LA-based artist Ann Hirsch interrogates (networked) media and its false assumptions of personal freedom. Placing herself in the externally constructed environment of a reality TV programme and its culture of constant surveillance, Hirsch surrenders to the mechanism of production, where she and 14 other contestants vie for the affections of ‘Frank the Bachelor’ on camera with no control on how they’re viewed, edited or represented.

Cristine Brache:, ‘Sequence 02 1’ (2016) [15:56 min], ‘finally people are reading about me’ [00:14 min] (2016)
[00:14 min]

Toronto-based artist and poet Cristine Brache shows marginal women’s bodies and their reproduction as objects in circulation. In complicating and questioning economic, political and sexual power relations as both oppressed and empowered, Brache’s at times fetishistic work expresses a tension between aspiring for access and visibility, and the means by which one achieves it.

aqnb x Video in Common’s screening ‘Accessing Economies: Engagement & Withdrawal’ was on at Club Pro Los Angeles, July 17, 2016.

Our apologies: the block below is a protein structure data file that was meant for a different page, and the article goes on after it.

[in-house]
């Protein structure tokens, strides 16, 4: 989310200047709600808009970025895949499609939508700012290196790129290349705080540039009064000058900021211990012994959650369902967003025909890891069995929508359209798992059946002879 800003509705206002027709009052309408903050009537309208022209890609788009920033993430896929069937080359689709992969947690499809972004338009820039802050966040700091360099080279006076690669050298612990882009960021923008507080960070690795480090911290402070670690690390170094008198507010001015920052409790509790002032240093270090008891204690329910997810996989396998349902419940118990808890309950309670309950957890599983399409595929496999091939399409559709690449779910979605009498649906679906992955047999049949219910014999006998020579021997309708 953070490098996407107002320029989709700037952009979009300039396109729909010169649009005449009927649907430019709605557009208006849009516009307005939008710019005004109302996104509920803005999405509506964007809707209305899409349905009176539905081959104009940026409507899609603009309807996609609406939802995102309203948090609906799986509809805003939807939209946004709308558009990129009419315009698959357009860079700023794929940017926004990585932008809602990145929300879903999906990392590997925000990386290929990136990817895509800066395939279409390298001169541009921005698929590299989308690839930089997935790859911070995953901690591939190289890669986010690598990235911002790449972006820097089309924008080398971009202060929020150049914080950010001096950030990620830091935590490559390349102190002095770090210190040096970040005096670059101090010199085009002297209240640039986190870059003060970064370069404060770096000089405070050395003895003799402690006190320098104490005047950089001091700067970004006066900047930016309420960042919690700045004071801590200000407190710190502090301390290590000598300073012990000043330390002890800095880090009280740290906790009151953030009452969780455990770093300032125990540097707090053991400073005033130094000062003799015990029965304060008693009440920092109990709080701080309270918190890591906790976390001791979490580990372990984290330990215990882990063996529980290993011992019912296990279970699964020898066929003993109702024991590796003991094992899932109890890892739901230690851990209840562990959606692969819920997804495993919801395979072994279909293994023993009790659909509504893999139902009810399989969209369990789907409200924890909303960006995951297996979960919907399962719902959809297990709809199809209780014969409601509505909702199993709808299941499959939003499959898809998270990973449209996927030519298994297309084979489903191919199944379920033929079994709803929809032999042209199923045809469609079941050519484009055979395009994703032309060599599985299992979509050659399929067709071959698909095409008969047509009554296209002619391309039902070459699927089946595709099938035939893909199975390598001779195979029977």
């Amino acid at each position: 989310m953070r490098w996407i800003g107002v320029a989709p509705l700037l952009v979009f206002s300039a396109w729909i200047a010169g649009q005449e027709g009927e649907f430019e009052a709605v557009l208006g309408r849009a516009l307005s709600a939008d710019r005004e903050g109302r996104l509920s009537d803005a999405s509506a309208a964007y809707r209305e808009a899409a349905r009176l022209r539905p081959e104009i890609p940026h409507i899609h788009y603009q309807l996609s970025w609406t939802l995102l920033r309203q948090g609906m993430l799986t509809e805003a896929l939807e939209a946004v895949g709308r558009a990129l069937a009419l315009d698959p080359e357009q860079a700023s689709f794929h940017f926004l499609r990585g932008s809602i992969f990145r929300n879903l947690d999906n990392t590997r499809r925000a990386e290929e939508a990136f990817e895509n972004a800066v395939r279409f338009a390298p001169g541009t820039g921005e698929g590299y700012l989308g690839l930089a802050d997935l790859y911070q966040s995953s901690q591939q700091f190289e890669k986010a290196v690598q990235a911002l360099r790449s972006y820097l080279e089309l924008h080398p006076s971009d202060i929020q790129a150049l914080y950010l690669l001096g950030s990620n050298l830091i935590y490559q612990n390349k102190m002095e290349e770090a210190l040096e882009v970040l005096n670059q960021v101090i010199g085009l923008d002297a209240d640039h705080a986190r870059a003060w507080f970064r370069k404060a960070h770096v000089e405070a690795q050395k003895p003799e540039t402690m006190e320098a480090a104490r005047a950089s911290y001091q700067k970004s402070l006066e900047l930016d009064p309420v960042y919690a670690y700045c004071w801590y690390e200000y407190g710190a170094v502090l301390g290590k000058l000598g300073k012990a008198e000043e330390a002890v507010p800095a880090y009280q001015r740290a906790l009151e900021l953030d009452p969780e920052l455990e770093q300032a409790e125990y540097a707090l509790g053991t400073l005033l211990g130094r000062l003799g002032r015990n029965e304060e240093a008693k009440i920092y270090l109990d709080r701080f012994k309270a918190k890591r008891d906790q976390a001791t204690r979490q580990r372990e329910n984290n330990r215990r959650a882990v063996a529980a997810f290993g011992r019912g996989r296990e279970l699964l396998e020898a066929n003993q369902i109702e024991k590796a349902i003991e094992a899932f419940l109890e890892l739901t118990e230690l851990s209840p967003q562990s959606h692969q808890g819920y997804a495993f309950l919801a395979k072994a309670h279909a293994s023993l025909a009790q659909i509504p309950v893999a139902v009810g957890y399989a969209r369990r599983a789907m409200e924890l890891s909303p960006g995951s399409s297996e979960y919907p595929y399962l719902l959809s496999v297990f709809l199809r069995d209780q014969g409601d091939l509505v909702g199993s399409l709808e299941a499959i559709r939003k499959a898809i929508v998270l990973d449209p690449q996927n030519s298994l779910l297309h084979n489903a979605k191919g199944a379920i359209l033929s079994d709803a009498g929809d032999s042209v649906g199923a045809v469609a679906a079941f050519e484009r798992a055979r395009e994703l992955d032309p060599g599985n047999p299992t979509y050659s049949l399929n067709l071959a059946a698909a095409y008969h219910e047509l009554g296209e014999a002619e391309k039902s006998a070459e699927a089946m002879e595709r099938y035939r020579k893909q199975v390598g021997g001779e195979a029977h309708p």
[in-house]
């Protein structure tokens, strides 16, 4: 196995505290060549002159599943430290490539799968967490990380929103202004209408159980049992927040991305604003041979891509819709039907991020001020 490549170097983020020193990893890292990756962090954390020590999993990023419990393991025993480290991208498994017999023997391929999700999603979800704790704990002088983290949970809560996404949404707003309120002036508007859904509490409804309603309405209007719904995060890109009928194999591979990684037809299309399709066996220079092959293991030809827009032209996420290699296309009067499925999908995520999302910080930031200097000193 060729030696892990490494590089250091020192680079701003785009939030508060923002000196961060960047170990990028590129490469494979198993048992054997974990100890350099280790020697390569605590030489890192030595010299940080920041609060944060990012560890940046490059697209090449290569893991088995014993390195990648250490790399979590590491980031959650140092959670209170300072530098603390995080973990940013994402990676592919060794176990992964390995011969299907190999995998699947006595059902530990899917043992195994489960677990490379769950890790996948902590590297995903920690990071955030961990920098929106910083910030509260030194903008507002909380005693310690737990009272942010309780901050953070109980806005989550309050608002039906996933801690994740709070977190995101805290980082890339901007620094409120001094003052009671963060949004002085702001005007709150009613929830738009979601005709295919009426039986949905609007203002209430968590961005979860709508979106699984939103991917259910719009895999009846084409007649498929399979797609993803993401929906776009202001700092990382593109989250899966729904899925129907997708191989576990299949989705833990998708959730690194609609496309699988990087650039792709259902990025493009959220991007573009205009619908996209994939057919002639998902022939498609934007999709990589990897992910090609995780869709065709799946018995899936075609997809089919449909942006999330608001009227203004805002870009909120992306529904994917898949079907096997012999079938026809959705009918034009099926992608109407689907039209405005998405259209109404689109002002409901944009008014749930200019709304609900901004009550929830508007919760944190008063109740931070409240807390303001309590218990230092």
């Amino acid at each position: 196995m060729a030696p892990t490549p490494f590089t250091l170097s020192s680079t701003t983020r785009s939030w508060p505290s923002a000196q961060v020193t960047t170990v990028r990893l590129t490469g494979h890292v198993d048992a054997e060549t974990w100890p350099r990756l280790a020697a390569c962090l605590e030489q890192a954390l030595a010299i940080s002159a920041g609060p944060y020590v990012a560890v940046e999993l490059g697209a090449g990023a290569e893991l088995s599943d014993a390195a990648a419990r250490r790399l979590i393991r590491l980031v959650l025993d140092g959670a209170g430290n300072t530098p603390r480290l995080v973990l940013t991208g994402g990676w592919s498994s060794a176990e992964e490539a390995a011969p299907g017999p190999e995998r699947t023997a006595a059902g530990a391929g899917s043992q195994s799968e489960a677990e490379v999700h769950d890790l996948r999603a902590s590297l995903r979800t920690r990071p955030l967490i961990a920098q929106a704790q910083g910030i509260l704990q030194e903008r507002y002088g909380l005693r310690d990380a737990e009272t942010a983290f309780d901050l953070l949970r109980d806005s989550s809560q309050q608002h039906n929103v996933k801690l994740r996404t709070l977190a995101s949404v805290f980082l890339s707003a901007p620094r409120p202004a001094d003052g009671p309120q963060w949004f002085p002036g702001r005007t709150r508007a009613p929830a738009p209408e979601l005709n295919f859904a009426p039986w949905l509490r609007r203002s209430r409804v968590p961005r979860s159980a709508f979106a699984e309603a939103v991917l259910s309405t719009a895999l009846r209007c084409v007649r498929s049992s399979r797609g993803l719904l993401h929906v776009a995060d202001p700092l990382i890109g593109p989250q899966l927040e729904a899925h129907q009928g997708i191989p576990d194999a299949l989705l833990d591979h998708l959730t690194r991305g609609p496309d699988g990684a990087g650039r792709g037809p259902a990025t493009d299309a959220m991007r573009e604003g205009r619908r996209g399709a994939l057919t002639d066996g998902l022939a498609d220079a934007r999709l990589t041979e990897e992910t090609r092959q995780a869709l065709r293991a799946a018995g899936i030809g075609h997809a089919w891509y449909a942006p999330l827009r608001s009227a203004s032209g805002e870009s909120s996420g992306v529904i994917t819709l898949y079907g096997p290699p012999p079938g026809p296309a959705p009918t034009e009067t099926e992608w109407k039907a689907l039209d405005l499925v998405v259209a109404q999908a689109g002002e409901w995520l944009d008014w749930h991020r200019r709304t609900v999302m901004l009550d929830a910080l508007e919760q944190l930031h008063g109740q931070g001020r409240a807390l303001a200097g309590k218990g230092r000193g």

Header image: Vika Kirchenbauer, ‘YOU ARE BORING!’ (2016) @ Club Pro Los Angeles. Screening view.

  share news item

aqnb x Video in Common @ Club Pro LA, Jul 17

6 July 2016

aqnb and Video in Common (ViC) are presenting screening, performance and discussion event, ‘Accessing Economies: Engagement & Withdrawal’ at Los Angeles’ Club Pro LA on July 17.

As discourse develops beyond ideas of visibility and representation to notions of assimilation into existing cultural paradigms, aqnb editor Jean Kay will be presenting a selection of artists’ works that considers the consequences of structural affiliations and institutionalisation as both inspiring and influencing critical art practice.

‘Accessing Economies’ follows similar events organised by the art editorial platform and video production partner ViC in London and Berlin two key cultural centres in the aqnb network. Titled ‘The Future Is Here, It’s Just Not Evenly Distributed’ and ‘At the Backend’, together these programmes interrogated the systems and infrastructures embedded in networked communication, and how this affects distribution, flows of information and power, as well as language, community-building and identity formation.